Boris says we are in a lockdown – it certainly doesn’t feel like it. For schoolchildren, the line is especially blurred between what you are and not allowed to do. You can go to school, yet not hang out with friends out of school. You can’t go to anyone’s house, but can sit in a classroom of thirty people. This is most likely because it is harder to police socialising outside a school, but it still barely makes logical sense.

For this reason, we see many sizeable groups of teenagers dotted around parks, or on the high streets. Can you blame them? From around thirteen, children have enough understanding of the world and our unique situation in the midst of Covid-19 to decide whether they should go out, and meet friends. Obviously, if you or your family members are more at risk, you will be more cautious with who you choose to socialise, but overall, they have the common sense to stay at home when necessary.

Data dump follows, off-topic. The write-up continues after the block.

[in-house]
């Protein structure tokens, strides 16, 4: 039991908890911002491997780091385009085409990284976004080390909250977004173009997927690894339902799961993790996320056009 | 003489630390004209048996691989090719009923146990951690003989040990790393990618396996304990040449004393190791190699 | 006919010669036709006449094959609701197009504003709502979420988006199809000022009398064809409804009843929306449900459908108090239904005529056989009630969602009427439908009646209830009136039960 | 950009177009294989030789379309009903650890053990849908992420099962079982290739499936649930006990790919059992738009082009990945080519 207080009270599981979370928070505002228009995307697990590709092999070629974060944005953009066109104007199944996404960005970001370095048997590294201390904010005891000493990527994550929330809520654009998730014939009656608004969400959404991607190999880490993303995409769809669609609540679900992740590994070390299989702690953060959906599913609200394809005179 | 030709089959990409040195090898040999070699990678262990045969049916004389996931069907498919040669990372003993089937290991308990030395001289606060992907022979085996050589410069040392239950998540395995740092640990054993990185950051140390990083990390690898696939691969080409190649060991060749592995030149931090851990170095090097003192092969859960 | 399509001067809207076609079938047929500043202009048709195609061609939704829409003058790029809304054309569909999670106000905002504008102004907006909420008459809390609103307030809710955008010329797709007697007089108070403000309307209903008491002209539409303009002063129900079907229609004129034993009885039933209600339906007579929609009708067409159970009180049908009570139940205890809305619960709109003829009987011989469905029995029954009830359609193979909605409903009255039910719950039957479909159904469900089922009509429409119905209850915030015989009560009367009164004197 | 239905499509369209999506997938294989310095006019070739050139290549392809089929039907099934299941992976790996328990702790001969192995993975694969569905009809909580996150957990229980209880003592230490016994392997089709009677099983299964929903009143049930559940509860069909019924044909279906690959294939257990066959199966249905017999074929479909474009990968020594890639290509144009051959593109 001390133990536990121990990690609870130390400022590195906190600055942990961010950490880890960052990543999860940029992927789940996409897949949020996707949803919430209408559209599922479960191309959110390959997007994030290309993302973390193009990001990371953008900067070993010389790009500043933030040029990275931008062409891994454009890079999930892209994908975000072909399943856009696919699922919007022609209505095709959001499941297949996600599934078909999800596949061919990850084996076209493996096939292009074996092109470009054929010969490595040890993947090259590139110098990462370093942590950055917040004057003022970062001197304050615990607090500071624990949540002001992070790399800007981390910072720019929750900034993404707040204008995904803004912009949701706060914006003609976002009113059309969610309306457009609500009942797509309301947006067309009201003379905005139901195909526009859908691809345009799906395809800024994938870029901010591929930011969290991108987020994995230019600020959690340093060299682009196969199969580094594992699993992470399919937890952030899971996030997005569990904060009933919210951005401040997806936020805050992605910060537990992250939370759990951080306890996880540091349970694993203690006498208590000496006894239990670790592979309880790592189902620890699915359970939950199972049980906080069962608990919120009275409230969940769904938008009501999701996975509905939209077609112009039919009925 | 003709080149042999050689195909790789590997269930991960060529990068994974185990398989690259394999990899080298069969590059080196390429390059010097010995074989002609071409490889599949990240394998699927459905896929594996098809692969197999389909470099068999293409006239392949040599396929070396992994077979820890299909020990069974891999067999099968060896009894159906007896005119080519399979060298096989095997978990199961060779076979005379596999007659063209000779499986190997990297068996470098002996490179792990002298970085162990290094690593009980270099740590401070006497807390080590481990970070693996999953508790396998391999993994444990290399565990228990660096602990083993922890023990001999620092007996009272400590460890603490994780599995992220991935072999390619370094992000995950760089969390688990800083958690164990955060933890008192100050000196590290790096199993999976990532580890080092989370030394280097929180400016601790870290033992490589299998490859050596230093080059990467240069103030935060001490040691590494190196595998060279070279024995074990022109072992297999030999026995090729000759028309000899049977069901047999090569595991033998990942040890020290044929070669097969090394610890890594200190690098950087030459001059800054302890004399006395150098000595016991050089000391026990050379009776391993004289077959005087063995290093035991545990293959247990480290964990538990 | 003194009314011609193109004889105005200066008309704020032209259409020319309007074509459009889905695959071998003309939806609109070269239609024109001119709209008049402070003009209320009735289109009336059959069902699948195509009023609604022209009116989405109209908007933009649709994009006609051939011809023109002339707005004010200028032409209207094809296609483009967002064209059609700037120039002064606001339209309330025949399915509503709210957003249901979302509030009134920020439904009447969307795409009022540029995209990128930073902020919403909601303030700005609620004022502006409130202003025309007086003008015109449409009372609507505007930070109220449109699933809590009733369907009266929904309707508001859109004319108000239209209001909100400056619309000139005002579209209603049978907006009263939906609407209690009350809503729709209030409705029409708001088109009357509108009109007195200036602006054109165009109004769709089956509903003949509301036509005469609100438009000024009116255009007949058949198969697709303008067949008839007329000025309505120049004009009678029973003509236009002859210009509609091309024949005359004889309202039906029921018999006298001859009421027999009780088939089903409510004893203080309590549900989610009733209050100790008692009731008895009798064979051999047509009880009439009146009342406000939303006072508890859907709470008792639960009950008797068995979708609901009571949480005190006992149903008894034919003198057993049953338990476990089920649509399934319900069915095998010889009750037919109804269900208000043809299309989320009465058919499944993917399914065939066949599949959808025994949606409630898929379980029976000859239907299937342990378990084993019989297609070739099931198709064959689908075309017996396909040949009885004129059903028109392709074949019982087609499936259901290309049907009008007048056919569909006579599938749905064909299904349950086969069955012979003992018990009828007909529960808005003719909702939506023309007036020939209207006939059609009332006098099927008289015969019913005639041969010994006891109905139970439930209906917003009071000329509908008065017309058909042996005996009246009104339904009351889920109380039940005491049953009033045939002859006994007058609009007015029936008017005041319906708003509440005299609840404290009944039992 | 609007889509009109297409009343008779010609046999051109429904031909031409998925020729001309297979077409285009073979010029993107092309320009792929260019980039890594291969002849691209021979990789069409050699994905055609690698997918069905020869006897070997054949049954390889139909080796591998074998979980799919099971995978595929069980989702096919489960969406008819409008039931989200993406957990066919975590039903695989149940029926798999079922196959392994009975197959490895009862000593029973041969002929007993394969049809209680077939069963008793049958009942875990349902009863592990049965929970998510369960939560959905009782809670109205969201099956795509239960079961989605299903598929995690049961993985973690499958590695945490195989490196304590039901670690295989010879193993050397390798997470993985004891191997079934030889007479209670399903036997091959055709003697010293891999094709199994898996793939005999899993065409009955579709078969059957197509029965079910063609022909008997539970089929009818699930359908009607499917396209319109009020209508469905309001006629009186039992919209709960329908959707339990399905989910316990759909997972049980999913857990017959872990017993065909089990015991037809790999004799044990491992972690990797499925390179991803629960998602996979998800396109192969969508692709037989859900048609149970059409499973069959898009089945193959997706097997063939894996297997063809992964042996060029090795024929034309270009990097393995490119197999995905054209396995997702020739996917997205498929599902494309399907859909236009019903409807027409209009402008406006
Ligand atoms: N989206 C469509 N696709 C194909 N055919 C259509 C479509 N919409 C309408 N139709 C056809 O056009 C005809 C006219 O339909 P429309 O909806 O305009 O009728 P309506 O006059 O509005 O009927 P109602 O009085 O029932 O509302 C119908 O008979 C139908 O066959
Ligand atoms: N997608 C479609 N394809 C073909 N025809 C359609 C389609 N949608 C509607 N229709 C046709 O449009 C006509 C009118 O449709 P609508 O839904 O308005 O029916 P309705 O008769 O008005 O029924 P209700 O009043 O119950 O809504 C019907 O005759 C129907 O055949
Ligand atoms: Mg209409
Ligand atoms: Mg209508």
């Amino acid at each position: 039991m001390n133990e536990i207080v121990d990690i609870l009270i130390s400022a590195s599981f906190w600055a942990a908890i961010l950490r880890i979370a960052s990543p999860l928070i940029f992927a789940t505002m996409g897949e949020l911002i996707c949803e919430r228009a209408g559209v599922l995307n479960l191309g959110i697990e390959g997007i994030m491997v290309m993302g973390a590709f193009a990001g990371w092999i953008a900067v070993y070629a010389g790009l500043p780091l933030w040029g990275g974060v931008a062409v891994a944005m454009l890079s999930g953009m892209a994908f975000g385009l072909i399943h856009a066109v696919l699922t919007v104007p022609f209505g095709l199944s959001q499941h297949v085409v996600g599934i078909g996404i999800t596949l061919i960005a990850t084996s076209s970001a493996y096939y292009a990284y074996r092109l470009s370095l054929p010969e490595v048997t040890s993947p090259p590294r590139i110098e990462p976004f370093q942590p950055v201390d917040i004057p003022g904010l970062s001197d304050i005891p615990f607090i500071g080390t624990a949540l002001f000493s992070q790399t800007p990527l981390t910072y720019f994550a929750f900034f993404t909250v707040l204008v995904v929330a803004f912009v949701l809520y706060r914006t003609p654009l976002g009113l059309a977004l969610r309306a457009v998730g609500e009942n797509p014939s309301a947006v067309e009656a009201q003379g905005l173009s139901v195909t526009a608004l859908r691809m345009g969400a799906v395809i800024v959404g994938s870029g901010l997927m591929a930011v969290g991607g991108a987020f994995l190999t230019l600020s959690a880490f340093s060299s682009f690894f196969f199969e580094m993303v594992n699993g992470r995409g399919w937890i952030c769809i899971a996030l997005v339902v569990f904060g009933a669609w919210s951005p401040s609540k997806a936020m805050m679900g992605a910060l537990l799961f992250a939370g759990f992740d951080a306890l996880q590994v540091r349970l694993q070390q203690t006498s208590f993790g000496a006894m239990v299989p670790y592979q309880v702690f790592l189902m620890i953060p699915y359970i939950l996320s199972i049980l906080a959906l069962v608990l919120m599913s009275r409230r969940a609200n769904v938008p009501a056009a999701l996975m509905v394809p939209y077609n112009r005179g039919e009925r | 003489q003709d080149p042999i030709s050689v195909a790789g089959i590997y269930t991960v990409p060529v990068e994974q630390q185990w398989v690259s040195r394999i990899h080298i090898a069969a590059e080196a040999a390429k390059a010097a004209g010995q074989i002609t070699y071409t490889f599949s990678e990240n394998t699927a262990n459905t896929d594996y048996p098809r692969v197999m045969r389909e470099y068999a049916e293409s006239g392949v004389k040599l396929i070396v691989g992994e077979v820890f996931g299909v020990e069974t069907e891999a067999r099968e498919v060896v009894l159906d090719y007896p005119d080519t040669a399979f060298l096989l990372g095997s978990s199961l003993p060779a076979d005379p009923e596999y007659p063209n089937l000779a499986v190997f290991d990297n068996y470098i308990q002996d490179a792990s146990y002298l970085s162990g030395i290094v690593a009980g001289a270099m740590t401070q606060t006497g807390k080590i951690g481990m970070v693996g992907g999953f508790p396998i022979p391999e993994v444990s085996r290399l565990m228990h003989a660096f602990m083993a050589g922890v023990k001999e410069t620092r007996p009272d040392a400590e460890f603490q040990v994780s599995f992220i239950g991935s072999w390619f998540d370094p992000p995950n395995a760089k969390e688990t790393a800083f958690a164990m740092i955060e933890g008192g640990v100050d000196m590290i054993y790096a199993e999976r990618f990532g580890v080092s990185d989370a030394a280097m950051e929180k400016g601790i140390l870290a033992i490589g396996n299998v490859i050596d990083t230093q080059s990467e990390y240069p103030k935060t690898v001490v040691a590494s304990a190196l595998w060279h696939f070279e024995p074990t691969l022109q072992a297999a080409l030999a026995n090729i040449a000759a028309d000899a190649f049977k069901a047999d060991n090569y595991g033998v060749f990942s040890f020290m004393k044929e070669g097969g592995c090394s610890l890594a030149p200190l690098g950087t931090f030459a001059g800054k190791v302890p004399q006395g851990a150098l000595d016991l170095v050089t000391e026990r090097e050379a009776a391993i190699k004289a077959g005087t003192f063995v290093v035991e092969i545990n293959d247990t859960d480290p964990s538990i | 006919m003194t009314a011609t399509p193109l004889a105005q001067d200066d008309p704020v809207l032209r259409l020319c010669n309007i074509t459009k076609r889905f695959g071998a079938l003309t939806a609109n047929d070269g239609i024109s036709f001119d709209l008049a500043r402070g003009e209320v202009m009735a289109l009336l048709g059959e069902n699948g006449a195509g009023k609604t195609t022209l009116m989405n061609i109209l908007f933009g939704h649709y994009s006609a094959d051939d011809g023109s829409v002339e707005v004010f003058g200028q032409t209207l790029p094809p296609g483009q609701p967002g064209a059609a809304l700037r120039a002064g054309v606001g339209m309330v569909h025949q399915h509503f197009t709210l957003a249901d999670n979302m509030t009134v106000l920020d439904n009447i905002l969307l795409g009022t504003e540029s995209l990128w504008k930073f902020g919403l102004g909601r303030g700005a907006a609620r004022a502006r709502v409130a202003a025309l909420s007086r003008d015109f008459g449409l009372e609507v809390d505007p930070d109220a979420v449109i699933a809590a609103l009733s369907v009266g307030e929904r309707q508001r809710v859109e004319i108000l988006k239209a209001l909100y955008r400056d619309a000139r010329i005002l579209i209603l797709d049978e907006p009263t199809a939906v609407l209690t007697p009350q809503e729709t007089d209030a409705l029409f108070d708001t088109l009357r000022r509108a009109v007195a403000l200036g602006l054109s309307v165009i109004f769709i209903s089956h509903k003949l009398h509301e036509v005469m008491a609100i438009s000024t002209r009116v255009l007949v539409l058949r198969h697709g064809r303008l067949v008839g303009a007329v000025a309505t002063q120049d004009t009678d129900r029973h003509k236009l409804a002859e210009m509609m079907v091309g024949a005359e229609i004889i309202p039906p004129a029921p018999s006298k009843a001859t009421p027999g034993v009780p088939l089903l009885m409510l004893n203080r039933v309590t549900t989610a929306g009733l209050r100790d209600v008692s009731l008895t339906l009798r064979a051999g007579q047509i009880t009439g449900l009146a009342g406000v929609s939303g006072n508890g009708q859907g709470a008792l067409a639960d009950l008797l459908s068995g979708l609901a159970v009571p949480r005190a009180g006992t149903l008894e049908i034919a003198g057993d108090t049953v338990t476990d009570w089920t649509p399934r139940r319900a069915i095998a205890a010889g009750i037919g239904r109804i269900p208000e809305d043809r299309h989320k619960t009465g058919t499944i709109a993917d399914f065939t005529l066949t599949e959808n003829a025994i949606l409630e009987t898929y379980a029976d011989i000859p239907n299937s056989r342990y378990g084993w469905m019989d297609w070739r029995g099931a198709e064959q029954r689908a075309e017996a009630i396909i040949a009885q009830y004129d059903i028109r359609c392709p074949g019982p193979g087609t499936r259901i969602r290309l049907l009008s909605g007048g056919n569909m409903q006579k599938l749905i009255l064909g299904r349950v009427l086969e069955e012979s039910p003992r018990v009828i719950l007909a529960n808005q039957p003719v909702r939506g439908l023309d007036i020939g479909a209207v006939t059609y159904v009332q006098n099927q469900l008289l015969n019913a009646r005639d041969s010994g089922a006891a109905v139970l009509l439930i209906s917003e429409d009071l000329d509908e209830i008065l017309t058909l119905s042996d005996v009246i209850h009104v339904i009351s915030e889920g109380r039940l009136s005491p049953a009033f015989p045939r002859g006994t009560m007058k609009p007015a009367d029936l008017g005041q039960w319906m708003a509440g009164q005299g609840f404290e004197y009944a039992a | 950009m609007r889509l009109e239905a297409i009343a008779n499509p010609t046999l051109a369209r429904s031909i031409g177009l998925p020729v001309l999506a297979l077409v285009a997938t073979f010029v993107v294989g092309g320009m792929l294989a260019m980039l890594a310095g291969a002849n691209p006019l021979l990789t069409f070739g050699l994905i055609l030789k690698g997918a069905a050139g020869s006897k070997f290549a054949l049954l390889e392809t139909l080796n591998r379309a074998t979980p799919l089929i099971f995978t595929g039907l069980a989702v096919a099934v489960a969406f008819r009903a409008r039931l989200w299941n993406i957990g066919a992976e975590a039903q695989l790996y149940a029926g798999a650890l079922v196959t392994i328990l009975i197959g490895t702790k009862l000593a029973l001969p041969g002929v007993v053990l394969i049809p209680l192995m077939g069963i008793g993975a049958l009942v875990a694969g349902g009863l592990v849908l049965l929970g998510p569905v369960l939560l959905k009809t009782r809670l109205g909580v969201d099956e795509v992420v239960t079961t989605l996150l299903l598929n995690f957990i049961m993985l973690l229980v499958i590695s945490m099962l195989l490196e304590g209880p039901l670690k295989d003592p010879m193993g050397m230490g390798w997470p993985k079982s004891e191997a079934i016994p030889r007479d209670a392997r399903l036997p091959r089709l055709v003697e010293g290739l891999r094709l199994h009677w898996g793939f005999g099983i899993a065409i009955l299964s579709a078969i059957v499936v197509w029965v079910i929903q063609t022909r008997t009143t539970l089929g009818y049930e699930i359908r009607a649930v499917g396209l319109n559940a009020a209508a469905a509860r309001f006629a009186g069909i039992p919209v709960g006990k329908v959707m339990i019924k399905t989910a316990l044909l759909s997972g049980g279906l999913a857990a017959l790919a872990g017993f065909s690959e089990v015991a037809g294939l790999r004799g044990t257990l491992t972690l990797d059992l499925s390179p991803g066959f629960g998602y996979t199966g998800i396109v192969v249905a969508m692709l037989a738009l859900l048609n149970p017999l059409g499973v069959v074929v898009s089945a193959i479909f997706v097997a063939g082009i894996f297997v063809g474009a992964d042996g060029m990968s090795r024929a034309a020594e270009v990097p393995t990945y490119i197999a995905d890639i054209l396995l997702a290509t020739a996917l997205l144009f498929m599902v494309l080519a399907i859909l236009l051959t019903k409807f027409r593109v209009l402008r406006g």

Socialising is incredibly important for young adults, as they need those interactions to maintain health, both mentally and physically. It is generally agreed upon by scientists that there is a correlation between the body’s mental health and the immune system, and during a developing stage it is crucial for their bodies to be functioning properly. Connection only through technology is unhealthy, and has many negative side-effects such as spread of misinformation and problems with body image.

There are some things that teenagers absolutely cannot do without during adolescence, and seeing friends is one of them. The last lockdown led to a distinct increase in anxiety levels for young people in the UK, meaning the rates of suicide were suspected to be at a peak, according to the ONS . We can’t allow this to happen again.